It’s OK to Be Birdbrained

One of the things I’ve noticed in the past several years after moving back to my roots in the Midwest, and recently moving to a more rural area with a lake and farmland nearby, that I didn’t notice before, is that by watching birds I realized they were created to be mentors for parents.

“What?” you say. That’s right. Ever notice, even during incubation, how committed the mother and father bird are to making sure their offspring will be taken care of? And then after the eggs hatch how industrious they are to nourish and nurture their young? One of the parents is always making sure the hatchlings are warm, fed, and observing them as they gather food, feed them, and fly about the nest.

These young birds are being taught from their earliest days what is important in order to make it through life. You never see the young ones questioning their parents or disagreeing with them. Why? Could it be they understand that in order to make it past the nest they will have to learn from those much wiser than they? These young birds seem to be focused, not spending their time needing to be entertained or distracted by the unrealities of life (such as “reality TV” so many humans watch these days).

And then, when it’s time for their young to exercise their wings, the parents don’t give that responsibility over to other birds. They take that responsibility very seriously. They know that soon their young ones will be leaving the nest for good and want them to take that which will make their lives successful.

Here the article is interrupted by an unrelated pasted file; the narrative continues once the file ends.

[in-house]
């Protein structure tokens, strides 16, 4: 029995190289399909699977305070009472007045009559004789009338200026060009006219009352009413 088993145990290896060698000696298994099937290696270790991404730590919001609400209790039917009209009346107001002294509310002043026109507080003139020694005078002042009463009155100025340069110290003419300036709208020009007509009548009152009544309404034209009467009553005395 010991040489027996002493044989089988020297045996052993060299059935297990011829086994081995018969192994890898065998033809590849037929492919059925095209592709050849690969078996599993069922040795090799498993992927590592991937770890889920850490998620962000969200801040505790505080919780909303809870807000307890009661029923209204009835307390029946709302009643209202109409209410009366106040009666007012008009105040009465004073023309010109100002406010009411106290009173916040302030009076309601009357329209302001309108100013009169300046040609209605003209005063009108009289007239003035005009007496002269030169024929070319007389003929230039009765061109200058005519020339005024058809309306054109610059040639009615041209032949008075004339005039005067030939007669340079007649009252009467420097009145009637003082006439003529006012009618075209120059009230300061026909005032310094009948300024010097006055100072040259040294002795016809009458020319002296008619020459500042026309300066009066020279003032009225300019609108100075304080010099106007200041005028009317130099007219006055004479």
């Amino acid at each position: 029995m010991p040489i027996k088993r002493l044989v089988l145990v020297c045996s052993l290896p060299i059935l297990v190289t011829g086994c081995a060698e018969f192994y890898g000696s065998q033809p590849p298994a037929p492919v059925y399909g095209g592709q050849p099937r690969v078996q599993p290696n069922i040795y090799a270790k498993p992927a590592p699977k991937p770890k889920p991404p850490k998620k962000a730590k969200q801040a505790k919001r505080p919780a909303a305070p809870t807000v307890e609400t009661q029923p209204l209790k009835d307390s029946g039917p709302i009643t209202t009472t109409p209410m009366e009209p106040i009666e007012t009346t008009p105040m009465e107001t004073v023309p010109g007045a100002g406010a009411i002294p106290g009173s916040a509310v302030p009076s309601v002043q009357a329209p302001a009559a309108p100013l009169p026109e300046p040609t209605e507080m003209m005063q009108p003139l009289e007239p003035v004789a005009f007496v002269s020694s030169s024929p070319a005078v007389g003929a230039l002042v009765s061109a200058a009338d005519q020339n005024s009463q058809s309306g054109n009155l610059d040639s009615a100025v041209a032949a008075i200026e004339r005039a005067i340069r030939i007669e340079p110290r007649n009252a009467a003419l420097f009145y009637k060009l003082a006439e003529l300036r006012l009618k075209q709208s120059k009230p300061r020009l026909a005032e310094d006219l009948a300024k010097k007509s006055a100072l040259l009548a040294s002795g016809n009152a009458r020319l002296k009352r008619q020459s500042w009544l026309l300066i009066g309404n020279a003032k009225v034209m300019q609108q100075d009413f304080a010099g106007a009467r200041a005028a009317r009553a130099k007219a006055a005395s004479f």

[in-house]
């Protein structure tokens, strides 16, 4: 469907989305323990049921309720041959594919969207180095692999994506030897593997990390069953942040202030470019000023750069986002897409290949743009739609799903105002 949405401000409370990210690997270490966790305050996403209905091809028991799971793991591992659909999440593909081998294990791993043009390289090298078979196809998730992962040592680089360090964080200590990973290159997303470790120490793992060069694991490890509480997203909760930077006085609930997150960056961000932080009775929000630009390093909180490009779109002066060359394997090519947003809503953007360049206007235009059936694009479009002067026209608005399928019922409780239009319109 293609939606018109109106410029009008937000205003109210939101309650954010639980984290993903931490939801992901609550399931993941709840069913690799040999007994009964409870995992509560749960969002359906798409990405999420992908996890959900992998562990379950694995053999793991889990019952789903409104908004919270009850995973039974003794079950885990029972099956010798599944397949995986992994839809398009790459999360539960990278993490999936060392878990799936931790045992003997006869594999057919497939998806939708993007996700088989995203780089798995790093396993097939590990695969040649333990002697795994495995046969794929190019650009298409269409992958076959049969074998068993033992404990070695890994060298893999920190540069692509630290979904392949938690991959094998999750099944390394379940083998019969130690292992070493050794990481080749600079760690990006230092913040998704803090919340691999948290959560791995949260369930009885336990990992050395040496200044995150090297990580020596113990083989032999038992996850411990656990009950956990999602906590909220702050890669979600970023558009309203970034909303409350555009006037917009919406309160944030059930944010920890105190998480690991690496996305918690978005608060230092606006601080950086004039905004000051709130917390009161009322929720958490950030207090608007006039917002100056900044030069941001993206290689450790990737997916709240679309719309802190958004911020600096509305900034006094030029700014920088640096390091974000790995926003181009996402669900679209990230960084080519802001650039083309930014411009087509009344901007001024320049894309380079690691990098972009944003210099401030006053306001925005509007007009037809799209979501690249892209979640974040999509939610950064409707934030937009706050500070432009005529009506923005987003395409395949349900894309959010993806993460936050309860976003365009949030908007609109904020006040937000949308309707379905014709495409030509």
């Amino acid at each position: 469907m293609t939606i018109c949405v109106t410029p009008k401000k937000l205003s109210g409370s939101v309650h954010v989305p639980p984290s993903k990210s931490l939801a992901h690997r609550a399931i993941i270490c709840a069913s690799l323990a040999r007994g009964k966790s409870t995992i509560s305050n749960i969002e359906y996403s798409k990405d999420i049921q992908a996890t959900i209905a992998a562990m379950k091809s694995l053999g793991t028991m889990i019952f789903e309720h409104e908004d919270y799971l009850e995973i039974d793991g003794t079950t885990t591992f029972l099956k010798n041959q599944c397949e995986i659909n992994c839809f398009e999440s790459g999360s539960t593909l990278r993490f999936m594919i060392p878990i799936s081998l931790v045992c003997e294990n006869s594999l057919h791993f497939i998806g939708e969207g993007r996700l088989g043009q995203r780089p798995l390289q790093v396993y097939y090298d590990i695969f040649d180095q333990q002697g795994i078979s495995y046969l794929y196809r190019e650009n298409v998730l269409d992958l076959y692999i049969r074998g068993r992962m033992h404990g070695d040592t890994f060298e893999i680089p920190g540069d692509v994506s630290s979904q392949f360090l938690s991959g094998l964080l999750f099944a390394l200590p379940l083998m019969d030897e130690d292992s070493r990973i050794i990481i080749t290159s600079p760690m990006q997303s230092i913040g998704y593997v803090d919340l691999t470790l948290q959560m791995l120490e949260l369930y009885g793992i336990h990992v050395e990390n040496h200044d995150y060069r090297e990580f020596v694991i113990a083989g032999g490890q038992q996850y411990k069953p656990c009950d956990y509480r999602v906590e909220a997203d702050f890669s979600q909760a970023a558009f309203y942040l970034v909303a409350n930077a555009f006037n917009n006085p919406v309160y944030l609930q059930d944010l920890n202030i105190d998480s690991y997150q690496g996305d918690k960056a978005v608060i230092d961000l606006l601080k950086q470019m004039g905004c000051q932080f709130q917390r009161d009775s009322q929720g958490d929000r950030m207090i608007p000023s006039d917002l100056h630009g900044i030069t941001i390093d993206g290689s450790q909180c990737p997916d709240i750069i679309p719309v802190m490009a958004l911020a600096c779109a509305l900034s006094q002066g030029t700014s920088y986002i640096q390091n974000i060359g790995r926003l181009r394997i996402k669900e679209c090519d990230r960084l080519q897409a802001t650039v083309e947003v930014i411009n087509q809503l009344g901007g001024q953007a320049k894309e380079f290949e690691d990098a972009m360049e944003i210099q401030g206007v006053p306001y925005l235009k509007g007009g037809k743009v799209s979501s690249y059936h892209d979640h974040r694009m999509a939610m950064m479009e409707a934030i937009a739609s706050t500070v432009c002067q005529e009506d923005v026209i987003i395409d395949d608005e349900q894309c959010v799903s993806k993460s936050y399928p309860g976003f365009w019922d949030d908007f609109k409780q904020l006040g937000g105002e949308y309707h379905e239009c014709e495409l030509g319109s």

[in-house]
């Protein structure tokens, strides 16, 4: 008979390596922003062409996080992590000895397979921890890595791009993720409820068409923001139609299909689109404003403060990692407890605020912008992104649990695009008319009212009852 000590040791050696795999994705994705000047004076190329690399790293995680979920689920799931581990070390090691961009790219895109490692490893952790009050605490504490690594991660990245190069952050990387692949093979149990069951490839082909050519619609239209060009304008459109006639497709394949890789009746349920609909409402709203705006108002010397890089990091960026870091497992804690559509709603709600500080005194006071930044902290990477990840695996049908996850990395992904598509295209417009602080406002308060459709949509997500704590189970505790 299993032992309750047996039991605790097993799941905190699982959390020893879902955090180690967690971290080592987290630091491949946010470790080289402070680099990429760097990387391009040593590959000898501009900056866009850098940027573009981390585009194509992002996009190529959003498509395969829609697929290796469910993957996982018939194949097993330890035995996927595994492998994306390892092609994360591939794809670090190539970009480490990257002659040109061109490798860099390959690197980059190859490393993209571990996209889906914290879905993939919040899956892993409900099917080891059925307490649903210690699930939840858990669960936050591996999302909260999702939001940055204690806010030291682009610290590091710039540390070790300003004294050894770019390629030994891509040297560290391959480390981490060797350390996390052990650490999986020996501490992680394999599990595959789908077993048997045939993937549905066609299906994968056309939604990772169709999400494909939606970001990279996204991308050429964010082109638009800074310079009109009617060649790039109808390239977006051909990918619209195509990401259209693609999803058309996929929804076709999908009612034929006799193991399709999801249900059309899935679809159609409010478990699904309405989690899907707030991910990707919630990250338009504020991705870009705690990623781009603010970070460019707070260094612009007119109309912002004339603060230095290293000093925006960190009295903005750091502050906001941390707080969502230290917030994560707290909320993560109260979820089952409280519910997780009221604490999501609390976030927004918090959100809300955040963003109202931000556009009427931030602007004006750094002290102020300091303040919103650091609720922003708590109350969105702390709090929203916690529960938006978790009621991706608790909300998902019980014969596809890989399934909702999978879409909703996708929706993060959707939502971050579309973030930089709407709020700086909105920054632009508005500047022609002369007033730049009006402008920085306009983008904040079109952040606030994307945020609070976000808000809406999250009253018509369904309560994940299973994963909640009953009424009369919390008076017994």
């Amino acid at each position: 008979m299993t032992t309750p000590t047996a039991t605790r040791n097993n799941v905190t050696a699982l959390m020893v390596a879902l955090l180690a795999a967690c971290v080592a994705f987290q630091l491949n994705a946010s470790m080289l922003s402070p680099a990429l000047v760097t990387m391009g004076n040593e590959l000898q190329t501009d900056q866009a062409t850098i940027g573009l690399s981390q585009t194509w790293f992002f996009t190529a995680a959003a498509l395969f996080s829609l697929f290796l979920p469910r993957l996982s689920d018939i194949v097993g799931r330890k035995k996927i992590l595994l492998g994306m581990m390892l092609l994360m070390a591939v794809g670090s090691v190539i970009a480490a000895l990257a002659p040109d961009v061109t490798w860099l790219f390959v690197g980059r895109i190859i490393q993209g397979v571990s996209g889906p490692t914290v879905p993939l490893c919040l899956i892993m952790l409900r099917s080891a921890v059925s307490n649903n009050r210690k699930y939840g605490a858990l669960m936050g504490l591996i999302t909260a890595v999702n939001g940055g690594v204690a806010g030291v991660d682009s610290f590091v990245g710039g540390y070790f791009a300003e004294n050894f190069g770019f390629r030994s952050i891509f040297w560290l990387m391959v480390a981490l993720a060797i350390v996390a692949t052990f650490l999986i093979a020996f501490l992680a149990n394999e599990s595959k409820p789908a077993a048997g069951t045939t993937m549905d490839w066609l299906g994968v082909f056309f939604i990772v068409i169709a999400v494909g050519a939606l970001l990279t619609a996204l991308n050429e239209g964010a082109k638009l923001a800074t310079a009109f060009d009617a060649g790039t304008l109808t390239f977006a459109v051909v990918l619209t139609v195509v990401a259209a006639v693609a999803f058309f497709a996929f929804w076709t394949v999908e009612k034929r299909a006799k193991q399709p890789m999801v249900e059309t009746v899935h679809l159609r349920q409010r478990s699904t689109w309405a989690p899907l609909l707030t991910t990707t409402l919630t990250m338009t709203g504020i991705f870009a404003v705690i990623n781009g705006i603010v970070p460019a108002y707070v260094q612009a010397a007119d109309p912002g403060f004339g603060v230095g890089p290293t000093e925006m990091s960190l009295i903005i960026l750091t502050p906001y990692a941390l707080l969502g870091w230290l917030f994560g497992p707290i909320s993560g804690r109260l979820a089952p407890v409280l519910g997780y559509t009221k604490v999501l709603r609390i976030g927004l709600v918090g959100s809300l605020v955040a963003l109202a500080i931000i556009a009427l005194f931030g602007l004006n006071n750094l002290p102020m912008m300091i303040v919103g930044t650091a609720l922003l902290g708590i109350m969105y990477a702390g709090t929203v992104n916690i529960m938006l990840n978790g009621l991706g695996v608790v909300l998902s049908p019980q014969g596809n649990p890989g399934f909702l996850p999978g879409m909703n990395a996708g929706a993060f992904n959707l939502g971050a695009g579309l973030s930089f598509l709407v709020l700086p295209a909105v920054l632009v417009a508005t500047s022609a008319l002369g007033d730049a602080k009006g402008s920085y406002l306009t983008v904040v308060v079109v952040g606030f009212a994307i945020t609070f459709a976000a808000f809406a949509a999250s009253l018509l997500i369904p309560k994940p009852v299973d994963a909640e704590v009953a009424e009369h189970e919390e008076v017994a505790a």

I’ve never had a mother or father bird tell me as much verbally, but I’m sure that their main motivation for spending so much quality time wanting to develop a strong bond with their young is so that they will return to the nest now and then for a visit. And why do I know this to be true? It’s because I have witnessed firsthand, over several spring seasons, nests that have been built under our house’s back deck, and the young returning to the family nest now and then for a visit after learning to fly.

Another reason is because the parents want to make sure that their young will someday be able to pass on the teachings that they hold dear, teachings that a loving and all-knowing Creator gave them.

Are any of your young ones leaving the nest soon? What have they observed you doing or saying? Will it be what they need in order to make it in an ever challenging and changing world? You may want to follow up your training by using the strongest power available in the universe—prayer.

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Allen Stark
Author: Allen Stark

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